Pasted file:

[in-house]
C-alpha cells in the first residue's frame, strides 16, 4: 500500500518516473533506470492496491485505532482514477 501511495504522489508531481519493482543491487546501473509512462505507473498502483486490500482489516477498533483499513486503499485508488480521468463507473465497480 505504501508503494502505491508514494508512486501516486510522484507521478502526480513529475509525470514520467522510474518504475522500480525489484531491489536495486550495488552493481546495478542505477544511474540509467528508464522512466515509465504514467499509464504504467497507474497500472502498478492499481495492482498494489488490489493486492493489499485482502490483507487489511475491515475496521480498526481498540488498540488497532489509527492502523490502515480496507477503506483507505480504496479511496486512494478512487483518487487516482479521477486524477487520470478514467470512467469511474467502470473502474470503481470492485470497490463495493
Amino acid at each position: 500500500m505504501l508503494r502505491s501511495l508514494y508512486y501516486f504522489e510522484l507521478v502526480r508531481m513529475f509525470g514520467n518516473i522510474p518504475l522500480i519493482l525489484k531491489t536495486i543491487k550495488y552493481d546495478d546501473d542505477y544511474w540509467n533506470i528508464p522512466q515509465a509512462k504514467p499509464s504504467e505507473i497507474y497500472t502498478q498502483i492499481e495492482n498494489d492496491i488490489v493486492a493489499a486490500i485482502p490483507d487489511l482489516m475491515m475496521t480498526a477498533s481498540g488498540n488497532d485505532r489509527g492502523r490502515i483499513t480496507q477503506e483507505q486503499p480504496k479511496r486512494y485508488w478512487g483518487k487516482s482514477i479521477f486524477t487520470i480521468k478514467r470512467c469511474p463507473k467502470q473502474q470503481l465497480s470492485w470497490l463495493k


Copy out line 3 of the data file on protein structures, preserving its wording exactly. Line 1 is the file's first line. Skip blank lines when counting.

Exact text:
Amino acid at each position: 500500500m505504501l508503494r502505491s501511495l508514494y508512486y501516486f504522489e510522484l507521478v502526480r508531481m513529475f509525470g514520467n518516473i522510474p518504475l522500480i519493482l525489484k531491489t536495486i543491487k550495488y552493481d546495478d546501473d542505477y544511474w540509467n533506470i528508464p522512466q515509465a509512462k504514467p499509464s504504467e505507473i497507474y497500472t502498478q498502483i492499481e495492482n498494489d492496491i488490489v493486492a493489499a486490500i485482502p490483507d487489511l482489516m475491515m475496521t480498526a477498533s481498540g488498540n488497532d485505532r489509527g492502523r490502515i483499513t480496507q477503506e483507505q486503499p480504496k479511496r486512494y485508488w478512487g483518487k487516482s482514477i479521477f486524477t487520470i480521468k478514467r470512467c469511474p463507473k467502470q473502474q470503481l465497480s470492485w470497490l463495493k